Then, when we went to the beach, a friend came with us and brought a couple of articles about traditions of women covering their heads in different cultures. I read them, interested and still very much arguing with God about this. The more I read, the more the logical and theological reasons just didn't add up for me. There was a flaw in each one, an argument used out of context or taken to an extreme. All I had was this pull from God and arguments that were not satisfying myself. (Disclaimer: This is also not a post designed to argue the theological reasons for a woman covering her head. It is not required and does not prove holiness or piety one way or the other.)
Then, in late August/early September, I was at Mass and stayed after to pray and a prayer came and went so quickly I barely registered it. I didn't say it or give physical words to it and I forgot about it. The prayer? "Lord, if you want me to cover my head during Mass, I will, but only if a veil is given to me as a gift."
Less than two weeks later, the friend who went to the beach came to visit us and brought a thank you gift for me for the vacation. I'm sure I don't have to tell you what that gift was, but in case I do, yes, it was a veil. Not just any veil, but the veil I had decided that if I were going to wear one would be the one I would wear. As I opened it, that unspoken, barely thought, barely prayed prayer echoed in my heart. I shared the prayer and we both just stood in awe.
And so, two days later I started covering my head during Mass. I've learned to listen to His voice and use prudence to know when is the right time to wear my veil and when I need to not (for example, at my home parish where it would stick out and be a distraction to all around me). I have settled into a comfort with covering my head and haven't given it too much thought since then. The theological and logical reasons still falling short, but very much feeling like this is what I was supposed to do.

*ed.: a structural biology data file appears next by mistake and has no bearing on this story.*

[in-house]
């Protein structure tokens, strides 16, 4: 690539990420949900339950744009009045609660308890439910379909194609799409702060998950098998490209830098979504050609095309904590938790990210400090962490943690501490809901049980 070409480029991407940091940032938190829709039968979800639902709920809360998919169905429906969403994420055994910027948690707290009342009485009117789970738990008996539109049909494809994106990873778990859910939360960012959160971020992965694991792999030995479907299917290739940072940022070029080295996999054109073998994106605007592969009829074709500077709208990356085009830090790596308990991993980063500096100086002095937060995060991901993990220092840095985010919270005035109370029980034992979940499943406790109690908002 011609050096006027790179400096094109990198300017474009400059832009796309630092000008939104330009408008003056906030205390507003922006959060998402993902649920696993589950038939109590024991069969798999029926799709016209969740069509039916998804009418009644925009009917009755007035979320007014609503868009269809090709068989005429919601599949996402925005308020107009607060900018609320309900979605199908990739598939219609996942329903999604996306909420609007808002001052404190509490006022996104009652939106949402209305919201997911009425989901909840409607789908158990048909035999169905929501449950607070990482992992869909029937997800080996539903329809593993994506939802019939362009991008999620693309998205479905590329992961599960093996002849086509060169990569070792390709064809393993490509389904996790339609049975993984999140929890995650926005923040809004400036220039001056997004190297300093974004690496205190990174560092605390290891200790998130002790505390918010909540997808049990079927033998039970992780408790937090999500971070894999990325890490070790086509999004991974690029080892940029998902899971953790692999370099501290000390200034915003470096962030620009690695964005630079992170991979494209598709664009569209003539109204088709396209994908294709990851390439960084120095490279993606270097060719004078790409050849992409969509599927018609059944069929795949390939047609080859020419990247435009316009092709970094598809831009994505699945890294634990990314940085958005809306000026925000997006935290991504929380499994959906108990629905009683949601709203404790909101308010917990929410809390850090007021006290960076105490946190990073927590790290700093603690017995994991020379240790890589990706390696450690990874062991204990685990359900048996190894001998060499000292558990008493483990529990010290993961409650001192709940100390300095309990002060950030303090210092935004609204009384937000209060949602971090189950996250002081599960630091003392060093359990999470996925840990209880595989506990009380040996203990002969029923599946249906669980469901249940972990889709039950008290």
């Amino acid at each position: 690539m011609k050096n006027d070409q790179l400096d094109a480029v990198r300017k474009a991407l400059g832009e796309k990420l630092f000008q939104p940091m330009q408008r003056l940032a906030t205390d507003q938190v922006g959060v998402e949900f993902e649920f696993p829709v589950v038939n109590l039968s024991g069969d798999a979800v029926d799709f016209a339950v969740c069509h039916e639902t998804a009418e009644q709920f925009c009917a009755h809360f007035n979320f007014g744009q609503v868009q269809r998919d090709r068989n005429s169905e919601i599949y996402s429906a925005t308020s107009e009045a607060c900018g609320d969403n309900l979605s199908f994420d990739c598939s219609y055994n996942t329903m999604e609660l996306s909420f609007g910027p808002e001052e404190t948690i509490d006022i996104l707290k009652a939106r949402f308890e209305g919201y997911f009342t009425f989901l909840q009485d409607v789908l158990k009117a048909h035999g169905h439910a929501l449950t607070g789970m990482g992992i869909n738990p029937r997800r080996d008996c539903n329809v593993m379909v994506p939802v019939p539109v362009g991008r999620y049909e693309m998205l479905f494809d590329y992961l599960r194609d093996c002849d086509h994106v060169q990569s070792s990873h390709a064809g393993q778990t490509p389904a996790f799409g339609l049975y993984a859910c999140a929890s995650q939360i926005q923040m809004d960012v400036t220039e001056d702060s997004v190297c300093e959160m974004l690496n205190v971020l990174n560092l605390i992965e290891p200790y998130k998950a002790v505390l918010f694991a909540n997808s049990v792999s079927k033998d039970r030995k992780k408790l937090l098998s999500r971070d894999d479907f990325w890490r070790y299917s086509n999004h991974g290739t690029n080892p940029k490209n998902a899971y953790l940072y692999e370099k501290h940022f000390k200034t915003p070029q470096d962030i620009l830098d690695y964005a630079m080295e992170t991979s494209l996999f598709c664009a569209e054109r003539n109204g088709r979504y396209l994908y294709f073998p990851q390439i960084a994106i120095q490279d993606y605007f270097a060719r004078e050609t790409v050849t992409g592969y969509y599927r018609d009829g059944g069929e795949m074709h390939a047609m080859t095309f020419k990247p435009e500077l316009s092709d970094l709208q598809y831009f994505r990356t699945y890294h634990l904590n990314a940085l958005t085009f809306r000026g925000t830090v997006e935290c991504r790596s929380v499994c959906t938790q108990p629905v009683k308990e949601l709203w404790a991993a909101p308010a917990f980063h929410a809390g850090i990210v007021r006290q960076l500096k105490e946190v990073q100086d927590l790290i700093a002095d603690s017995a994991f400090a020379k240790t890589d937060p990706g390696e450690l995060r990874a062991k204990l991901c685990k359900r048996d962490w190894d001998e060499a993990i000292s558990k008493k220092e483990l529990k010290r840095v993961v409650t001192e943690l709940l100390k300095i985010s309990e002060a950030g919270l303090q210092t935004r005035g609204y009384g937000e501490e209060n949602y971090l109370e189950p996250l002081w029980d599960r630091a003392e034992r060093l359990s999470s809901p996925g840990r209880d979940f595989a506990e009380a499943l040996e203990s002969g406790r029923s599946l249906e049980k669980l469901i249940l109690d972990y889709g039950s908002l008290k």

Then, I found this article: Men, Veils, and the Mystery of Femininity at The Catholic Gentleman. There is a lot there that doesn't resonate with me - the problem of the theological reasons continues, as the argument that Mary is always shown with her head covered is not 100% accurate, nor are the reasons given. But, there was something different in this article. A whisper while I was reading the parts about femininity and the female body. All things I already knew in my head, but now read in light of an argument that He won about covering my head and feeling in my heart that it was the right thing to be doing.
You are not broken.
You are my beautiful daughter.
You are sacred.
You are loved.
You are not broken.
And finally, I heard the whisper behind the request from Him to cover my head.
My body is broken.
I feel broken.
I am not broken.
I don't know why He chose covering my head to whisper this to me. I don't know why this is where I heard His voice. Perhaps it is that I am stubborn and that the feeling of brokenness is nearly always with me and so by covering my head regularly at Mass, He can remind me often.
I have heard many times that it is in our woundedness, our brokenness, that we are closest to Christ. It is our wounds and scars that are our familial resemblance to Him, our wounds that will shine with the most glory in heaven. It is through our wounds that He enters, when we let Him. He will enter our brokenness with whispers of Truth. How I pray for the grace to hear and respond to Him.